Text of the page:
||[Jun. 7th, 2010|09:10 pm]
D. K. Money
Having considered myself a libertarian for several years, I now feel compelled to renounce libertarianism.|
On paper, it sounded great - limit government intervention except where absolutely necessary, don't interfere with functioning markets, and do not try to legislate morality (abortion, drugs, gay marriage, etc). Libertarians are sometimes described as having "Republican smarts with Democrat hearts" - I prefer to describe them as "Republicans who do drugs."
I sympathize with Rand Paul's recent struggles. If you're not familiar, he is the Republican Senate candidate for Kentucky, and he recently made a rather bold political statement about the Civil Rights Act, stating that he doesn't think that the government has the authority to command a private business to desegregate. Now, he had absolutely nothing to gain from making this statement, and it was refreshingly candid. At least someone is sticking to their principles rather than disingenuously swerving all over the political spectrum in an attempt to garner votes (HELLO JOHN MCCAIN). Additionally, this has mainly been an exercise in political thought; no one is seriously talking about repealing any part of the Civil Rights Act.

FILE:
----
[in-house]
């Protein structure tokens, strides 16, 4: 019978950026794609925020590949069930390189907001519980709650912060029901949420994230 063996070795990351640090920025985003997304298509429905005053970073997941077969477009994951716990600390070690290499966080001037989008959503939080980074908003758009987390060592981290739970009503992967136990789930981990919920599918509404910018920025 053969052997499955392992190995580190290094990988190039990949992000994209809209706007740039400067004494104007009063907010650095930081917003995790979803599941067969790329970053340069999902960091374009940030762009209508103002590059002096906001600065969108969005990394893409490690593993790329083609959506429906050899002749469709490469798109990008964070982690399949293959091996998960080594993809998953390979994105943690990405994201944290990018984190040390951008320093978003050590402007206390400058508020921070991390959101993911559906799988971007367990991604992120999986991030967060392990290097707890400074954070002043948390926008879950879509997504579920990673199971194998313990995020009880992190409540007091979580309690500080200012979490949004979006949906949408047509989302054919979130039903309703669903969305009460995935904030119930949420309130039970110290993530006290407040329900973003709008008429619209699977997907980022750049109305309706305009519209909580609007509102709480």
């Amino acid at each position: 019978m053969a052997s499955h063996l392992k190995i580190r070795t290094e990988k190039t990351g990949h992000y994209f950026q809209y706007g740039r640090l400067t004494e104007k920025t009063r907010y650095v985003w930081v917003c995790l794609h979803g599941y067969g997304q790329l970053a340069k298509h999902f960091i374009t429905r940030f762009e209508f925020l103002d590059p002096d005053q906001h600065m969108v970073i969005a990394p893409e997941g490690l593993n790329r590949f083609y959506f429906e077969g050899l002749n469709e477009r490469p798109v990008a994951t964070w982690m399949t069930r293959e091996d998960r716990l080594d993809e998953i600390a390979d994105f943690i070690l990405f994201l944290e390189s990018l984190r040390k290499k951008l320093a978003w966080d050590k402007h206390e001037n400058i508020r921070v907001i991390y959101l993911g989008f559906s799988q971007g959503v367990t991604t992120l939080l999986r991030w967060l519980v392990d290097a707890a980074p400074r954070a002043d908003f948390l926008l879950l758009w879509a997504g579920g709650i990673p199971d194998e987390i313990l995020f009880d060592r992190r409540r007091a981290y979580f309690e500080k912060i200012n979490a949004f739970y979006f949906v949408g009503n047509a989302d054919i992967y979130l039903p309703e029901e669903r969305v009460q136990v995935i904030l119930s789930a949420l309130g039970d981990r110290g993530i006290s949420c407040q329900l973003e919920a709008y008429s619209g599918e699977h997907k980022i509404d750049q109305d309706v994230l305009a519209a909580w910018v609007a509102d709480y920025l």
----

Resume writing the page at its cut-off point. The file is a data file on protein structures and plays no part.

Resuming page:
However, this whole fiasco about Paul's comments on the Civil Rights Act has only served to illustrate how libertarian ideology is powerless at effecting social change. The free market had 100 years to desegregate lunch counters in Alabama. Rand Paul's blind faith in the supposedly omnipotent power of the market only works if you assume that every actor in the market is seeking to maximize profit. The South very clearly valued a rigid social hierarchy over the dollars of potential black patrons. Even so, a restaurant would probably have gone out of business in the South if it integrated voluntarily - by gaining black customers, they would lose all of their white customers as long as there was a viable segregated alternative!
This, in part, has made me realize that libertarianism is ultimately a futile academic exercise. Corporations are amoral entities that are solely focused on maximizing profits, like an animal blindly seeking its next meal. Sometimes this can bring positive side effects, such as many of the technological wonders that have improved our lives in recent years. But if you could make huge amounts of money by torturing puppies, someone would do it until they were forced to stop.